In the wake of last night’s shutout loss, the fury from Chicago Blackhawks fans was immense. They called for Ray Emery to take Corey Crawford’s place. They even demanded that everyone in the front office should be fired, from general manager Stan Bowman down to the assistant coaches. But in their rage, they’re failing to realize a painfully obvious point: firing people won’t fix what’s wrong on the ice.
I’m seeing so much go wrong with the Blackhawks, things that they made look so effortless in the regular season. They had their way with the Minnesota Wild and their goalie troubles, but now they’re up against a Detroit Red Wings team that has nothing to lose and a goaltender that has frustrated them. The most frustrated of them all seems to be Jonathan Toews.
It’s Toews who has the C on his chest, the one who is supposed to lead this team every night. But lately the guys are playing like they have no leader. Toews has no goals to his credit in nine games and has been losing faceoffs. You can see the frustration he feels in the scrums between whistles. On Thursday, it bubbled over and cost the team six minutes of shorthanded ice time, two of which resulted in a power play and broke their streak of 30 consecutive penalty kills. Brent Seabrook even had to go over to the penalty box and tell Toews to calm down for fear the frustration would spread over the rest of the team.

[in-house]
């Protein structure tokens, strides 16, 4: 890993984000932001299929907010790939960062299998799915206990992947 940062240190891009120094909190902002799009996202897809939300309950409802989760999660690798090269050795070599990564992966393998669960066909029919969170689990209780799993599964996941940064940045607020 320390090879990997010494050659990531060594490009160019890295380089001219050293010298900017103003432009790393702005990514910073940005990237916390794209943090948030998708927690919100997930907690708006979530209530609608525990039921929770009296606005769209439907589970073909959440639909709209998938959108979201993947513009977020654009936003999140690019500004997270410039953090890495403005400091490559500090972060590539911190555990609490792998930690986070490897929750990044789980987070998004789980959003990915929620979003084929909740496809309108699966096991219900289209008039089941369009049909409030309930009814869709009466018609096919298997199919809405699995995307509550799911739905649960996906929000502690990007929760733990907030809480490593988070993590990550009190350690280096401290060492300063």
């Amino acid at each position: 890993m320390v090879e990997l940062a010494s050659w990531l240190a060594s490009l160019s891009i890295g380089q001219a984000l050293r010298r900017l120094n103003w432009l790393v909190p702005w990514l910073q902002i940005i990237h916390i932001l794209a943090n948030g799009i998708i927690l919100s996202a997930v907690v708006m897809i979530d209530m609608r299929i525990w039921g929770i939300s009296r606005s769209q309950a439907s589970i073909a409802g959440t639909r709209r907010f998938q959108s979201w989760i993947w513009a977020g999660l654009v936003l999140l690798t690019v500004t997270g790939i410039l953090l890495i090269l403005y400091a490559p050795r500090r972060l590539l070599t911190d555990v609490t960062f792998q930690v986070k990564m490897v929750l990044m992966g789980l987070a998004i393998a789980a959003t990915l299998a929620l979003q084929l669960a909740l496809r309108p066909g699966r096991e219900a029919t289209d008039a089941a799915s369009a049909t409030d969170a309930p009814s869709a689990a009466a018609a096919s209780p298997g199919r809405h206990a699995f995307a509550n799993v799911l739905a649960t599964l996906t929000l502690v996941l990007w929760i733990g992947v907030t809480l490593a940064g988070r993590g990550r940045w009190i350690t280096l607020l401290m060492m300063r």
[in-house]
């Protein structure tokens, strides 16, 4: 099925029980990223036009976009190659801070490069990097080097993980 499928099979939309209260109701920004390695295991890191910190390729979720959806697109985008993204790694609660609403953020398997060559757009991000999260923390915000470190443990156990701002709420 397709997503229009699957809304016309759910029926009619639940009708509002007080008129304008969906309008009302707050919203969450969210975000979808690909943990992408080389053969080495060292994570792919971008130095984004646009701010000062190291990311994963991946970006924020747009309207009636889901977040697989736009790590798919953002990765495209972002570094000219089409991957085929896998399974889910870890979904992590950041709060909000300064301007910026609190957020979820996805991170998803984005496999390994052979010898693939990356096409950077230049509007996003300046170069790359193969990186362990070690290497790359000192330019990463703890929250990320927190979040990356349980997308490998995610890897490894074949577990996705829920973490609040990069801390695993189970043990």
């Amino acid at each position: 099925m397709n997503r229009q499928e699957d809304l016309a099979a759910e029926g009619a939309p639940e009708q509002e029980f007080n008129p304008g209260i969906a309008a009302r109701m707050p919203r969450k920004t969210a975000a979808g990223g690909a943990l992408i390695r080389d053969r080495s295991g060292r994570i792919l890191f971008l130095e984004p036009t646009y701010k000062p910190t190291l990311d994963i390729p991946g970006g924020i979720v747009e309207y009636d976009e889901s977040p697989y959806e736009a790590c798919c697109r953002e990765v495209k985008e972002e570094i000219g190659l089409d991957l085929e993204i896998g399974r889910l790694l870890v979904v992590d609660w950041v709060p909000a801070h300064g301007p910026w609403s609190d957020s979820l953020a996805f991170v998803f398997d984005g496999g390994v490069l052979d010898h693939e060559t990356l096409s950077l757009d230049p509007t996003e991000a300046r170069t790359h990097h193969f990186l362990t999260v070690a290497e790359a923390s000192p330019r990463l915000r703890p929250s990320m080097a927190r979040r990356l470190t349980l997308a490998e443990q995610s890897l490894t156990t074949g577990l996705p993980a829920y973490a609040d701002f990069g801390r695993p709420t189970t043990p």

If Toews really wants to help the team, he needs to put his words into action. It’s not enough to give fans and the media lip service by saying that they’re optimistic and need to focus on one game at a time. Toews needs to show the team itself how to handle being down three games. The biggest way he can do that is through discipline. If Toews steps up his game and handles himself like the captain he is, the others will follow suit. That’s especially important to his younger teammates like Andrew Shaw, who’s been rather hotheaded in this series.
We can call Toews one of the best captains in the league, but that means nothing if he can’t lead his team through this series. His failures reflect on them and affect their play and attitude, and that in turn comes through on the ice. If he truly wants to win the next game, he’ll have to fix what’s wrong with himself first.